What are Gingivitis & Periodontitis?

There are two basic types of gum disease:

  • Gingivitis is the earliest stage of gum disease, which involves inflammation or swelling of the gums.
  • Periodontitis is a more advanced stage of gum disease, and involves infection of the gums with loss of the bone supporting the teeth.

Gingivitis and periodontitis are caused by bacteria around the teeth, either the day to day build up that can be brushed off (plaque) or the build up from not having your teeth cleaned in a period of time (calculus) that can’t be brushed off. Around 30% of the population is genetically more susceptible to periodontitis. People who are genetically susceptible to periodontitis can have bone loss even from small amounts of bacterial plaque. Smoking and diabetes make you much more likely to have periodontitis. It is not uncommon for periodontitis to cause loss of some or all your teeth. Periodontitis is the most common cause of tooth loss for adults in the United States today and is usually painless.


Gingivitis can be diagnosed by redness of the gums, gums that bleed when brushed or flossed, periodontal pockets of 4 mm and no bone loss around the teeth on the x-rays.

Periodontitis can be diagnosed by redness of the gums, gums that bleed when brushed or flossed, periodontal pockets of 5 mm or deeper and bone loss around teeth on the x-rays. It is not uncommon with periodontal disease to have pus that comes from the pockets, offensive breath, gums that pull away from your teeth and loose teeth

Gingivitis & Periodontitis Treatment

The good news about gingivitis is that it is reversible. Getting your teeth cleaned regularly (at least every 6 months and possibly every 4 months) combined with thorough tooth brushing twice a day and flossing once a day will usually reverse gingivitis.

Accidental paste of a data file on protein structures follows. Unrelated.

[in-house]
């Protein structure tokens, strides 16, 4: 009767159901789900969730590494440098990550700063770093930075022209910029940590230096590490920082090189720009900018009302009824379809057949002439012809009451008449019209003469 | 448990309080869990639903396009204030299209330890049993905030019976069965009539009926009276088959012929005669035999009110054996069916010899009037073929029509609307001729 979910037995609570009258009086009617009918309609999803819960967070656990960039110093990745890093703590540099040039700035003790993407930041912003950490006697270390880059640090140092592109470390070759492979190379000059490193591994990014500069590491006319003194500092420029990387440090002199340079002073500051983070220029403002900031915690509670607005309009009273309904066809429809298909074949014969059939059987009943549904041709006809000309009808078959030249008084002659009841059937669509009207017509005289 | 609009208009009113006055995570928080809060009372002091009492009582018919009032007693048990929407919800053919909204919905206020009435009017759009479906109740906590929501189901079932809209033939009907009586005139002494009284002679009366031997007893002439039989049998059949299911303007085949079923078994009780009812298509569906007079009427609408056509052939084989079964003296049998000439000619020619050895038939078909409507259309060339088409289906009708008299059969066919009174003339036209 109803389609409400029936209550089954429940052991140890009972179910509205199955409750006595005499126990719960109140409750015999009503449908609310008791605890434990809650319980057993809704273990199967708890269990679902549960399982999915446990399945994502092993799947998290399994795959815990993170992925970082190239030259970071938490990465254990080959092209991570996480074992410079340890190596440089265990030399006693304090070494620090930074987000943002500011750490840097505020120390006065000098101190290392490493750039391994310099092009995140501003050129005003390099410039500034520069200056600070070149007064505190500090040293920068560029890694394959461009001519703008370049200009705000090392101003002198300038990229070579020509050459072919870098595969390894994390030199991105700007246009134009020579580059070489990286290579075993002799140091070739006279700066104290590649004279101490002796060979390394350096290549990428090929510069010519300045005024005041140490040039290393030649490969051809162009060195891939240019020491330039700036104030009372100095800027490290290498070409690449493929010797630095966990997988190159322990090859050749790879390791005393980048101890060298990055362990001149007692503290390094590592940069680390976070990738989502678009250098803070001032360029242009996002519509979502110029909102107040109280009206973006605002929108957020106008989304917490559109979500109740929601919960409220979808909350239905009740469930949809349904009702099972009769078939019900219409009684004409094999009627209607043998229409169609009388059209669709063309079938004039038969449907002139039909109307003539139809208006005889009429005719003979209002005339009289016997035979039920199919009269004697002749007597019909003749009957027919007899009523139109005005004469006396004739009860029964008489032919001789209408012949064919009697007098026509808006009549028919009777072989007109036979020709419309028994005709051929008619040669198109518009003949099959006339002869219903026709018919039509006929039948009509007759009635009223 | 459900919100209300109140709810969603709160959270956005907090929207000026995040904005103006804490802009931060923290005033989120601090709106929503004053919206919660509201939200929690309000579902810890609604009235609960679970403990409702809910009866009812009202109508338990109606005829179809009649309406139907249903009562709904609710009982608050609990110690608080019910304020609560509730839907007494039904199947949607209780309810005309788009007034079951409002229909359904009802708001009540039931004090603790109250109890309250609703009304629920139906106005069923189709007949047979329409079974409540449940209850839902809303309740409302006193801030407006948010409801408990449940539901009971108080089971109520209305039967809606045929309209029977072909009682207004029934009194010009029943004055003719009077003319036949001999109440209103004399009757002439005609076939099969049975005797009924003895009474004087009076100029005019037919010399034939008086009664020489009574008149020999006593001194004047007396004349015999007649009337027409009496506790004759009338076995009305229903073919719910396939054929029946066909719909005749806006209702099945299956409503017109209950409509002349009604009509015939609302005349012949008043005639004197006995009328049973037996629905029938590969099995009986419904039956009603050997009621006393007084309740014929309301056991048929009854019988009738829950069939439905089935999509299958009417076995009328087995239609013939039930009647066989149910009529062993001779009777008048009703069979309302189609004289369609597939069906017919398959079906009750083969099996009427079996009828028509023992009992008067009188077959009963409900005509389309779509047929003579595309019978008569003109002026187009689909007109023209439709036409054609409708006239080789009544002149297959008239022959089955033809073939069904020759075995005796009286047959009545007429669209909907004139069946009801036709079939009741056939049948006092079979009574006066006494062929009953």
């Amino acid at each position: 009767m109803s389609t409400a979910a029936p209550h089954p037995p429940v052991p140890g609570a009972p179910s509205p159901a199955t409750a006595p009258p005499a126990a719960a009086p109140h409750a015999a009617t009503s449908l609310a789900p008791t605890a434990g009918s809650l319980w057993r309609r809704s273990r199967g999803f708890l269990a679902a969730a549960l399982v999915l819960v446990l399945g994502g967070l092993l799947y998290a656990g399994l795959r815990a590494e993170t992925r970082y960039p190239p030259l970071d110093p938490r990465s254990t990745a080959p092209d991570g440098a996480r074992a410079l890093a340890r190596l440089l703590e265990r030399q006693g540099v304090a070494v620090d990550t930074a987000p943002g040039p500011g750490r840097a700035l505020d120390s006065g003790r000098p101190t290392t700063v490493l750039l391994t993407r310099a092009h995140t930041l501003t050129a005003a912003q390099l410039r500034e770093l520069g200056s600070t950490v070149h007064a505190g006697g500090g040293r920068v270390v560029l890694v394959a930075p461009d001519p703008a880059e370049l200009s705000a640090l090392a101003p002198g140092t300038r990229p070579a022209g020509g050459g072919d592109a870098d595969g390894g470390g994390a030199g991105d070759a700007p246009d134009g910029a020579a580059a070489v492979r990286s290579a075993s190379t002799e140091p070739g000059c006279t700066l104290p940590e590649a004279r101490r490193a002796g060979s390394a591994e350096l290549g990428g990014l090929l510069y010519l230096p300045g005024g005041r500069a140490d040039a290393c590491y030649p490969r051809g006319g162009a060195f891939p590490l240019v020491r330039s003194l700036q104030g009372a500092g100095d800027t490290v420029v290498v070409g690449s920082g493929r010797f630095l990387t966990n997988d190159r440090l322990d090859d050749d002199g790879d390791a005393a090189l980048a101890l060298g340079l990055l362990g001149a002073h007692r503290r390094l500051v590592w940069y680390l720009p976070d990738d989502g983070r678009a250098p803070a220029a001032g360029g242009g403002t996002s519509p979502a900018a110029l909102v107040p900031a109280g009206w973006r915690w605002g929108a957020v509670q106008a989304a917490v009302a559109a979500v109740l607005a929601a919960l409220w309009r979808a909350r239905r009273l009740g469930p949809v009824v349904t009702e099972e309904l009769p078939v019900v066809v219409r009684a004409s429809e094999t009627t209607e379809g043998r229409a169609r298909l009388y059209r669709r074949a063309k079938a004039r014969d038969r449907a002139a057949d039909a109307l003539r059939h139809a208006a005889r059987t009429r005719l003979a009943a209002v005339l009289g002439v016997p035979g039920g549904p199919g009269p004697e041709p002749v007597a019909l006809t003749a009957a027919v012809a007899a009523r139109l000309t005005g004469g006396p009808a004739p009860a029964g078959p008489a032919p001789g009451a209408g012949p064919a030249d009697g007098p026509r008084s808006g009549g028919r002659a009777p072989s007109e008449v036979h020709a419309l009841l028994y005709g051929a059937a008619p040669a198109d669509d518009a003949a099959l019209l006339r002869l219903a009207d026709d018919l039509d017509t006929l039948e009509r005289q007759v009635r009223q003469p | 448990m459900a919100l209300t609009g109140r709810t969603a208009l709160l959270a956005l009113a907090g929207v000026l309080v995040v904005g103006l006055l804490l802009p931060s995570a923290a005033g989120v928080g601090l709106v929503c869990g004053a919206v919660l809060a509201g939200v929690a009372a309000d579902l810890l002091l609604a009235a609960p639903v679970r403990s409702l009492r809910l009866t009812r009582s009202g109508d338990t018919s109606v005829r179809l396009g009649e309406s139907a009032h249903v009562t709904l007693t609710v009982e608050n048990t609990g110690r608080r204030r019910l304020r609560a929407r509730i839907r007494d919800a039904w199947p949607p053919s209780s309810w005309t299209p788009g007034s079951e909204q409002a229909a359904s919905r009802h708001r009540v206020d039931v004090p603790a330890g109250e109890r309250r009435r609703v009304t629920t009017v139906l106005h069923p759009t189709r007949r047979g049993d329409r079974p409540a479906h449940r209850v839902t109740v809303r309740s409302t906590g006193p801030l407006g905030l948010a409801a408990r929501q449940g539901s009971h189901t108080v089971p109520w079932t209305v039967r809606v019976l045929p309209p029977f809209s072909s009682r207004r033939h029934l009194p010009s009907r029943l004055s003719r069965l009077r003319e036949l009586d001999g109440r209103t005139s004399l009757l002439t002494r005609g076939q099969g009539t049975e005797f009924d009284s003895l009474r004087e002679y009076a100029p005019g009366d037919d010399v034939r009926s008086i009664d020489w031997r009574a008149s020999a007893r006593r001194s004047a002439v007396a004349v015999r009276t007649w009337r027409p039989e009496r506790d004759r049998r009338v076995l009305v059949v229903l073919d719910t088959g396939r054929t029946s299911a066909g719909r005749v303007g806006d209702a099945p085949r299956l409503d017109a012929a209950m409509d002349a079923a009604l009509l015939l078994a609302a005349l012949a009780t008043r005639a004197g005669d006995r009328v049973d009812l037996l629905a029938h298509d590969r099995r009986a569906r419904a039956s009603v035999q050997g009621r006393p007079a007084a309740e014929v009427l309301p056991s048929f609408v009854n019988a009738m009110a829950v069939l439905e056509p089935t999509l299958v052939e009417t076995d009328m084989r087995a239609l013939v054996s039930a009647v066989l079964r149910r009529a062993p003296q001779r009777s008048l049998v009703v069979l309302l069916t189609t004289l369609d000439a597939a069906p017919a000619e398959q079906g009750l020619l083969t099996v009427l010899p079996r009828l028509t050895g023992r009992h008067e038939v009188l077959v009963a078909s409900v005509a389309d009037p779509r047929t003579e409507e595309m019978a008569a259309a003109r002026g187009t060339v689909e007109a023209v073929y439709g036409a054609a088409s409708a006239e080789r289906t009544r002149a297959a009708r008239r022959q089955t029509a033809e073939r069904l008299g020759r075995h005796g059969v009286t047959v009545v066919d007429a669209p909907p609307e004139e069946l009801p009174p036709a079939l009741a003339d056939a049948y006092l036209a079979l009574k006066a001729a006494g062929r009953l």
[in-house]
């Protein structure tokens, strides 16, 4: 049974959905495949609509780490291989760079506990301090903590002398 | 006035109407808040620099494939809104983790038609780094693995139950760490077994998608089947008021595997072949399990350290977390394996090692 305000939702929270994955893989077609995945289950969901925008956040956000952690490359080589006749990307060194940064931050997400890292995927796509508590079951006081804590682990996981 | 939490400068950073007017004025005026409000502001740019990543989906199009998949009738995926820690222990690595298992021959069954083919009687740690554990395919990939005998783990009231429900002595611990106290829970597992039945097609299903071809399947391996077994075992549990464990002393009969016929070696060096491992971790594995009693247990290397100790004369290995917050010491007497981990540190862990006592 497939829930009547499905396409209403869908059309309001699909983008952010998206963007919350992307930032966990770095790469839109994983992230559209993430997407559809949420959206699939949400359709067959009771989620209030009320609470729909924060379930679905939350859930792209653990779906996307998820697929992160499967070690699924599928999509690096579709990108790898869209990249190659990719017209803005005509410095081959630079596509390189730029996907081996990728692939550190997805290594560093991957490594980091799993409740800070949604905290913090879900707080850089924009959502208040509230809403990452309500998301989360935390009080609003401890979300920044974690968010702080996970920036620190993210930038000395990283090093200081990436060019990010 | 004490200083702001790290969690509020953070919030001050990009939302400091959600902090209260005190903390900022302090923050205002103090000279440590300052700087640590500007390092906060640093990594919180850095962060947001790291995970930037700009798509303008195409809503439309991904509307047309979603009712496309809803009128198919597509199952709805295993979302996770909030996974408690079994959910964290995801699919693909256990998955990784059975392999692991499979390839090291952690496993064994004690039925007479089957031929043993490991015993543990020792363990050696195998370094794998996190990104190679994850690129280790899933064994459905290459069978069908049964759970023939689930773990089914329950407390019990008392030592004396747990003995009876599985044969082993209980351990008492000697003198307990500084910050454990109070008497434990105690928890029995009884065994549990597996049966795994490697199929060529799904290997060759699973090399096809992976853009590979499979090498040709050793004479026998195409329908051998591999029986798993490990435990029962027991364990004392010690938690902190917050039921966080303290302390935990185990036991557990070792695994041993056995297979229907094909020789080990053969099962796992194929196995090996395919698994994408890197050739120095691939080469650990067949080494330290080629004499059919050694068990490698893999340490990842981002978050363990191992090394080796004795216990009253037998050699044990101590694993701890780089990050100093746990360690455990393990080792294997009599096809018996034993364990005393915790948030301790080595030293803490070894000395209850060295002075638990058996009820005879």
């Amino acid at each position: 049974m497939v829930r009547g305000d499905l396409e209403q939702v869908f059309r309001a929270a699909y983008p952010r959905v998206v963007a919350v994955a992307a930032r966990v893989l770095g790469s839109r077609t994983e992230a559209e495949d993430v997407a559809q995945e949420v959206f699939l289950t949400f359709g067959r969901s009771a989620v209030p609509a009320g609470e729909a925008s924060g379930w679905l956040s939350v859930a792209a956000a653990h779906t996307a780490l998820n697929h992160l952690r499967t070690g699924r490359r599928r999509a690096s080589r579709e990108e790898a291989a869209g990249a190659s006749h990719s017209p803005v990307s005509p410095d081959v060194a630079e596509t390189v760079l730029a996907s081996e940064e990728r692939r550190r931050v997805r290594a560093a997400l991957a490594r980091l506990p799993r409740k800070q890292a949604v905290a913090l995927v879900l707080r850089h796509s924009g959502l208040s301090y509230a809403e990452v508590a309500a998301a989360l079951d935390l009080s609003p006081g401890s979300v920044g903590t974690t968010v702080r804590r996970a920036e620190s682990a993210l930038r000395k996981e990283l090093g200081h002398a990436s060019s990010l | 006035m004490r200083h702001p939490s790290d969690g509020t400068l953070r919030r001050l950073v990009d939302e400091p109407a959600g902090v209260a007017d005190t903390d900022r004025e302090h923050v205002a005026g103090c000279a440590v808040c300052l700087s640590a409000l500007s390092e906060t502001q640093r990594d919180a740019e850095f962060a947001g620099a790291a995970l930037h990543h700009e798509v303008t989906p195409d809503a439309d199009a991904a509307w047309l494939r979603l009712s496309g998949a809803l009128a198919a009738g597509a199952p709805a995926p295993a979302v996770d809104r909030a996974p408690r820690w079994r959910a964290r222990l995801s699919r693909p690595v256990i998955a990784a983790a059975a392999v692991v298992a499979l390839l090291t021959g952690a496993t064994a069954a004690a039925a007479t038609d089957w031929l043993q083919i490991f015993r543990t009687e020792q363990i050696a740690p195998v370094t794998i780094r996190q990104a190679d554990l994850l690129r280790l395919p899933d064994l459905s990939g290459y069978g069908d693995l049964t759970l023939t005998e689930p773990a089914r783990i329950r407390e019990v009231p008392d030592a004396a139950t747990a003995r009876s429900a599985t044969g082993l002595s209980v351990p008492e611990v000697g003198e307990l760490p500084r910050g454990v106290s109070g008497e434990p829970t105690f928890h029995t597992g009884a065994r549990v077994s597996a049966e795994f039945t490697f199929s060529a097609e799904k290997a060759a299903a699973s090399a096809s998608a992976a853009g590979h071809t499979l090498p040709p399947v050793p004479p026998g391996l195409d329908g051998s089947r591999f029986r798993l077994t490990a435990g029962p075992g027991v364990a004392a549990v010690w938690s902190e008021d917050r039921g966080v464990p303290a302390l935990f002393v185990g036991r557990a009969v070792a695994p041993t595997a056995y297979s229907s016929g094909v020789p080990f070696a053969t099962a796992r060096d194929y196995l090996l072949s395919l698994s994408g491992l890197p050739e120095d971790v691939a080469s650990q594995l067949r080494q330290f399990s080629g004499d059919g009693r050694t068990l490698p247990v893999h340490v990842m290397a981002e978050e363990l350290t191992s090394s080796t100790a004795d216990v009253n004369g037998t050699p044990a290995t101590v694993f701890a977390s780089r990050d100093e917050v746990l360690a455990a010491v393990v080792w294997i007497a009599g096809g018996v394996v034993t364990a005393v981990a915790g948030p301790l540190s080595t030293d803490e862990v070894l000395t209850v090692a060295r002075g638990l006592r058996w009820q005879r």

There is no cure for periodontal disease at this time, but we can help. Usually one of the first steps in treating periodontal disease is a deeper cleaning called “scaling and root planing”. Scaling and root planing goes below the gumline into the pockets to remove bacterial toxins and infection from the pockets and the root surface. This differs from a regular cleaning (adult prophylaxis) in that a regular cleaning is above the gumline or slightly below. Since with scaling and root planing we are working below the gumline, it is a slower process than a regular cleaning and may require just working on one 1/4 of the mouth per visit. After the intial scaling and root planing, a pocket check and deeper cleaning of the entire mouth, called a reevaluation, is next. Based on the healing at reevaluation, your gums will probably need to be maintained every 3-4 months. In certain cases of more severe periodontal disease, gum surgery may also be needed. As with gingivitis, brushing thoroughly twice a day and flossing once a day will make a big difference. The bone that is lost is gone forever. Our goal with periodontal treatment is to stop bone loss or dramatically slow it down to maintain your teeth as long as possible. Periodontal disease is progressive; if left untreated the condition will worsen.